Cognita Be Well Digital report suggests that teenagers want better help managing their screen time
Involve students in discussions and include neuroscience to support the development of healthy digital habits
Cognita, a world leading global system of over 100 schools and top voice on student wellbeing, has released a new Be Well Digital report – How to empower digital agency in students, with students, for students – which combines views from 13-18 year old students with insights from top global experts in digital wellbeing from Harvard, the University of Cambridge and the Digital Wellness Institute. It calls upon an action-led response from educators, parents and those working in the technology sector to drive a movement towards digital agency in support of overall student wellbeing.
The report is crafted from the perspectives of over 150 students around the world and then considered alongside experts through the lens of adolescent neuroscience, which the students found extremely valuable.
‘… even just a brief overview of the developmental changes to the brain was reassuring to students and helped them make better sense of what had previously been something they felt confused or even ashamed by.’ P27 – Be Well Digital report
Speaking about the insight from the discussions with students and experts, Beth Kerr, Cognita’s Group Director of Wellbeing, said:
“There are two standout learnings for me from this project. To make the most impact, we must put students at the heart of any discussions around how to manage their digital use to support their wellbeing and ability to focus and learn. Secondly, we need to share with students what we know about adolescent neuroscience, to help them better understand how it relates to their actions and interactions online. Only then will they be able to identify, develop and maintain digital habits that will help them achieve their goals.
“Students recognise that they are overdependent on their devices and they understand the impact this has on their productivity and ability to focus. They are sending a clear message that adults need to be more empathetic and recognise the complexity of being a teenager in a digital world. They do not have the same lived experience, and so, clear and non-judgemental communication is key.
“There is also a frustration with social media and technology companies for their lack of ethical and moral consideration for the wellbeing of adolescents during the persuasive design process.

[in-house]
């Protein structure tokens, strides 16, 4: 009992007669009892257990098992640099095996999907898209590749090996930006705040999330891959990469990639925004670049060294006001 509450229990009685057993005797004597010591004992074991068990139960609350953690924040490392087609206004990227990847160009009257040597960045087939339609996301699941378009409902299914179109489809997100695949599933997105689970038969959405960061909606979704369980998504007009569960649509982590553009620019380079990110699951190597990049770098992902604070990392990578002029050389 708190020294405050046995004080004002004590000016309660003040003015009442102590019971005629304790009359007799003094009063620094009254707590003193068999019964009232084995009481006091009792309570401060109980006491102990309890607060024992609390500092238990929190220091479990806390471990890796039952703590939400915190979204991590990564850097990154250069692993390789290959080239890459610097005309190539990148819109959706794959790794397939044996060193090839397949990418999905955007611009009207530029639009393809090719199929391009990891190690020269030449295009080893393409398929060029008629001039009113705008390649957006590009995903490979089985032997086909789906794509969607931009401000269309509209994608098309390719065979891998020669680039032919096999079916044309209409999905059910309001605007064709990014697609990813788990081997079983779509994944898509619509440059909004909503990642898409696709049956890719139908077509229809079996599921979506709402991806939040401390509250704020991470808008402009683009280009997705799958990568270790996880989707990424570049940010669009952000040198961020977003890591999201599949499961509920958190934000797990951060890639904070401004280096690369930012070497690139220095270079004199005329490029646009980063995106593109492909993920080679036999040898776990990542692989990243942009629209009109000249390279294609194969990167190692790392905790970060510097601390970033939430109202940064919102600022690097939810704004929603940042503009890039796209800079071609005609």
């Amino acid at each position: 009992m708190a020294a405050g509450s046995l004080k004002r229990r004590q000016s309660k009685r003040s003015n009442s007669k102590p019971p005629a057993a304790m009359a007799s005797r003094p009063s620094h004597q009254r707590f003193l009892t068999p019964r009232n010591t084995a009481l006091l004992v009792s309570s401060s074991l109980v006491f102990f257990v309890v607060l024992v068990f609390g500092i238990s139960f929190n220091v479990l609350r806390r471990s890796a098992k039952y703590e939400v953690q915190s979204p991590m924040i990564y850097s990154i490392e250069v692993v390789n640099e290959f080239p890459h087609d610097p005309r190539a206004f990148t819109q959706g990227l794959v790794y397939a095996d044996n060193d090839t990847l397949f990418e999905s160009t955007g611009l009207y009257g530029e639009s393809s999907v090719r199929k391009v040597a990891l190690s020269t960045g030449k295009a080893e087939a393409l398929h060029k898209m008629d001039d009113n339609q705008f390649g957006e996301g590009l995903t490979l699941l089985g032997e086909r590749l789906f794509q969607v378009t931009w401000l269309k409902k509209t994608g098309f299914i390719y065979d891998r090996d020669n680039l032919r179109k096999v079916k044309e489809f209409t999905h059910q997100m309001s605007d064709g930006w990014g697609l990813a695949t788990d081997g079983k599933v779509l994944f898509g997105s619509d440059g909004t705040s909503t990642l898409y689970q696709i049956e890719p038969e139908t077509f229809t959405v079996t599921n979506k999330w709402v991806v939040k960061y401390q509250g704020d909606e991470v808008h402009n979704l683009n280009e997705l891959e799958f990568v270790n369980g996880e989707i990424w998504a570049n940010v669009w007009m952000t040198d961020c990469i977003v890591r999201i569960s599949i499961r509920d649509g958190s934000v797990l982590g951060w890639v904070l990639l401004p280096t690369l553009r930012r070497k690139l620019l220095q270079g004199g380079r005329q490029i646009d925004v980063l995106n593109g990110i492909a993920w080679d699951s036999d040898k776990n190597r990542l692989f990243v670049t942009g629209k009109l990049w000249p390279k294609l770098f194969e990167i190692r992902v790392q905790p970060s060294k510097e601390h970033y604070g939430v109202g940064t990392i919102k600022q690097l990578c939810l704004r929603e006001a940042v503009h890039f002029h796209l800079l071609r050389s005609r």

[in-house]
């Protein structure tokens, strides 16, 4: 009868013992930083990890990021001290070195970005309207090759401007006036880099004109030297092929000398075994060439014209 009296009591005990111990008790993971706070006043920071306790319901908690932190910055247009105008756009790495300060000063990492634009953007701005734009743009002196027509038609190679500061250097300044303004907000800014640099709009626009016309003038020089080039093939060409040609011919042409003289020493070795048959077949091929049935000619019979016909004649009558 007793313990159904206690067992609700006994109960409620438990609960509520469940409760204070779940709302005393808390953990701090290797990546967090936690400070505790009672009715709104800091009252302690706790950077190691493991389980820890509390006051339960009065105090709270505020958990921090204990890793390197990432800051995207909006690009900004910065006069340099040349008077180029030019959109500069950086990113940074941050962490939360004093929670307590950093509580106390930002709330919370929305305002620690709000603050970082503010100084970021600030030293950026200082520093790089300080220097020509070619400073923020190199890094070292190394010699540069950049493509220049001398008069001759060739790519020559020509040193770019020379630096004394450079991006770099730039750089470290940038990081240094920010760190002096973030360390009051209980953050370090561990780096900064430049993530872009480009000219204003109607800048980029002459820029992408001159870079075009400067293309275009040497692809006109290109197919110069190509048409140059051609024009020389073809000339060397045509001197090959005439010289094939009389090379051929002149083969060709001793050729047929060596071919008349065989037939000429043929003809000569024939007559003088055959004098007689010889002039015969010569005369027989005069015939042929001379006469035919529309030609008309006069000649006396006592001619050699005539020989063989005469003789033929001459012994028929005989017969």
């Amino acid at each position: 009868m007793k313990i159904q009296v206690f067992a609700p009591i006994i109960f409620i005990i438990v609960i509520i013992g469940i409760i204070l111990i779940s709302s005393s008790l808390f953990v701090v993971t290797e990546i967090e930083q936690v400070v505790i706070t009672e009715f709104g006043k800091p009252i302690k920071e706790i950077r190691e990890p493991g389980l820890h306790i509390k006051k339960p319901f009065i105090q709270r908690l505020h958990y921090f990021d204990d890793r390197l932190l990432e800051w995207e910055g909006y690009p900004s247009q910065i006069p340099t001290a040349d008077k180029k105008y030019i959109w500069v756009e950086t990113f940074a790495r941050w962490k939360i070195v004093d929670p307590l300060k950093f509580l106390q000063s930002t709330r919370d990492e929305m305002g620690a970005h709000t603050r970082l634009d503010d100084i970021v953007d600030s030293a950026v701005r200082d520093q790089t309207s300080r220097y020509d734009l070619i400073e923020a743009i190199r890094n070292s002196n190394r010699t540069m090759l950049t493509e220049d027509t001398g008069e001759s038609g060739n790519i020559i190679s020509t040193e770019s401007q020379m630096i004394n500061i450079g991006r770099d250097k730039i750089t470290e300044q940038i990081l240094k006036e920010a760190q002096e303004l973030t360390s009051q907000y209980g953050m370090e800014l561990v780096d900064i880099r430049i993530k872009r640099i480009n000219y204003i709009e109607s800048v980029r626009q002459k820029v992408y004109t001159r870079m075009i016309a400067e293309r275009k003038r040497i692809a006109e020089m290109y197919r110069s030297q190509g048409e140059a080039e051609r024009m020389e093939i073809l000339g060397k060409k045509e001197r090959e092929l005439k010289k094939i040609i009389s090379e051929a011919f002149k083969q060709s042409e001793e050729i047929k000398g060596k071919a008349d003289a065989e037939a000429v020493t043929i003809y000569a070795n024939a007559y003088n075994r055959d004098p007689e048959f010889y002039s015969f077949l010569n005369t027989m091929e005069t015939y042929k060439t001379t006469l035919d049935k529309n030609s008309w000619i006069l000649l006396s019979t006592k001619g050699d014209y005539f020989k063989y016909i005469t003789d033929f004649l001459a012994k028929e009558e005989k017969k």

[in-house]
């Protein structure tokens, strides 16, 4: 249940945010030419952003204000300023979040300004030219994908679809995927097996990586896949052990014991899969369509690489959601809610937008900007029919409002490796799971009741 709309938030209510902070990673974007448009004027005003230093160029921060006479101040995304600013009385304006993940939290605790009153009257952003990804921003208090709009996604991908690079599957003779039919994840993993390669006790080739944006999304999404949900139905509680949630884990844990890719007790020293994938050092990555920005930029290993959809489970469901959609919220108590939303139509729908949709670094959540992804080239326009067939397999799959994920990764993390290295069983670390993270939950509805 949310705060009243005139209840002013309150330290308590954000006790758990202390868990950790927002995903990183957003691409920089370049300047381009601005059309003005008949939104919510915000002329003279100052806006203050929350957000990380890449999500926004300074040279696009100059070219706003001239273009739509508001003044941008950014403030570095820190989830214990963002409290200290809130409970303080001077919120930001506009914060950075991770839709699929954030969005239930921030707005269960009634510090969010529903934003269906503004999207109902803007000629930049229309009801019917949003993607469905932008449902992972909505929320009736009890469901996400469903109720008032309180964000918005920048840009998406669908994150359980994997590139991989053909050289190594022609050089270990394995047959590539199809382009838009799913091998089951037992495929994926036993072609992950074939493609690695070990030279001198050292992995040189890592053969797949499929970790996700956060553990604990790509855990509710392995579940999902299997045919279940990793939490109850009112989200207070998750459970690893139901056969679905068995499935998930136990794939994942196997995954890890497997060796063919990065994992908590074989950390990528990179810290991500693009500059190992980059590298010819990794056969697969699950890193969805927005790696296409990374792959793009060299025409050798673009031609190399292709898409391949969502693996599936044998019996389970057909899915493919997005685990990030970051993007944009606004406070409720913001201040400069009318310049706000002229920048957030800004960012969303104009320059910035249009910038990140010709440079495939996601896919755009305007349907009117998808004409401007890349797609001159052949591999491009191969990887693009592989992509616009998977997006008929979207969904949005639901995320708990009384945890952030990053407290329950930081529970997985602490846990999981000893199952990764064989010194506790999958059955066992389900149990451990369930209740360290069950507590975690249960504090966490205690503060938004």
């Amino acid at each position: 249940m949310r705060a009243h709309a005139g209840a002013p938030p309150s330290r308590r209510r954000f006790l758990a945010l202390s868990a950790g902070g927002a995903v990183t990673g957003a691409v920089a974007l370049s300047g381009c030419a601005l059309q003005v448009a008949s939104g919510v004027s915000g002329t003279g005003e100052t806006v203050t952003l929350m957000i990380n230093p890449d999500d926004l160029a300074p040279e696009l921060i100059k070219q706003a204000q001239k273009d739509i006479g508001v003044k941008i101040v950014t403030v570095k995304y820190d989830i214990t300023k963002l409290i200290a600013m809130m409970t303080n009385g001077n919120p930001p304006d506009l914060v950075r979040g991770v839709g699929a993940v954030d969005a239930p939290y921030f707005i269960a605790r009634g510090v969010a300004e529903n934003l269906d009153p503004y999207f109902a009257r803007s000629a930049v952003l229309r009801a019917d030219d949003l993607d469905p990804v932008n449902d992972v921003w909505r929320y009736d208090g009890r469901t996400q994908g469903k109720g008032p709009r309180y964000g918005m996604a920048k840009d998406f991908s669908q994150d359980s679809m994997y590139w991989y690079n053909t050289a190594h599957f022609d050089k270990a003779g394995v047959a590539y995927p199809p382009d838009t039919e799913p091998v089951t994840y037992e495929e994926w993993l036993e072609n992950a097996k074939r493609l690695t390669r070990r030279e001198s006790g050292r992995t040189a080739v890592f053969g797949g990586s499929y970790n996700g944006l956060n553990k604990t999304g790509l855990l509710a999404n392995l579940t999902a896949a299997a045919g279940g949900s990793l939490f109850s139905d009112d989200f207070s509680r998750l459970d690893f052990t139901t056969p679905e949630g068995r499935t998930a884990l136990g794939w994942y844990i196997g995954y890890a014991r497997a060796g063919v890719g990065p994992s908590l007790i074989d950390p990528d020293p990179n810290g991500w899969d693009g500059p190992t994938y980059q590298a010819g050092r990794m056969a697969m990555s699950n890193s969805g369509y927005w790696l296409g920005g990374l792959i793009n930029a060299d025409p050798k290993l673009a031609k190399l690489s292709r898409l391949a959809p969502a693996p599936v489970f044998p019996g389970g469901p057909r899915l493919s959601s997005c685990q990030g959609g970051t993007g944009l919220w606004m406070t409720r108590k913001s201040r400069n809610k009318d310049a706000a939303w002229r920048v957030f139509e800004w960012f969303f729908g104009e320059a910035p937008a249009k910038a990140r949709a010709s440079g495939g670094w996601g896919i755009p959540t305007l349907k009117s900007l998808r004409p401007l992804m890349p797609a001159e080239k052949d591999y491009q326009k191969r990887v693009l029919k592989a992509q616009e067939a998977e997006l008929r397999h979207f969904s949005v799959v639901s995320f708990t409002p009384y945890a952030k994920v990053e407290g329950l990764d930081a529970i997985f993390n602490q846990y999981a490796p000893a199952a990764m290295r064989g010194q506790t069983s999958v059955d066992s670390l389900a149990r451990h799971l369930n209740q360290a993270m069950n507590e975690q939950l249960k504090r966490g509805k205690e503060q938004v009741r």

“We hope that this report will drive a movement to stimulate awareness of the power of the digital world and initiate behaviour change designed to improve overall student wellbeing now and in the future.”
Commenting on the report, Dr Simon Camby, Group Chief Education Officer for Cognita, said:
“One of our key objectives at Cognita is to equip our students with the agency that they need to thrive in our rapidly evolving world. This includes learning how to manage their own wellbeing through understanding the neuroscience behind it.
“The students in our schools do not know a world without digital. This brings amazing opportunities for communication, for learning and for innovation. Alongside, there are new questions regarding what it means to be a digital citizen and what it means to manage one’s own wellbeing. This report shows the value in involving our young people in these conversations and how we, as adults, can empower them to develop their own digital agency.”
How to empower digital agency in students, with students, for students is a valuable resource for schools, families, the technology sector and anyone else who wants to understand more about the relationship between technology, wellbeing and learning. By approaching this from the perspective of the adolescents themselves first, and through a neurodevelopmental lens, it aims to encourage better conversations with young people, empowering them to develop digital agency and to thrive.
This report forms part of the digital wellness resources that have been developed to support Cognita schools with our fifth annual Global Be Well Day, which will take place on Friday 29 September 2023.
You can view a copy of the report here.
About the report
The report considers the views and experiences of over 150 students from eight countries across Asia, Europe, Latin America, and the Middle East, and insights from four global experts:
Dr Amy Orben (Programme Leader Track Scientist at the Cognition and Brain Sciences Unit at the Medical Research Council, University of Cambridge);
Dr Carrie James and Dr Emily Weinstein (Principal Investigators for Project Zero at the Harvard Graduate School of Education); and
Amy Blankson (CEO of Fearless Positivity and Co-Founder of the Digital Wellness Institute).
These highly respected experts share a passion for putting young people at the heart of their work and research, offering practical advice to enable adults to better empathise with the lived experience of adolescents in the digital age.
The report identifies and expands on five thought-provoking themes:
- Global homogeneity relating to the perception and use of technology by adolescents and adults
- Sophisticated self-awareness of the challenges relating to individual and peer digital use
- The value of understanding adolescent neuroscience to increase digital agency
- Inadequate communication between adults and adolescents
- A disappointment in technology companies’ prioritisation of profits over children’s and young people’s wellbeing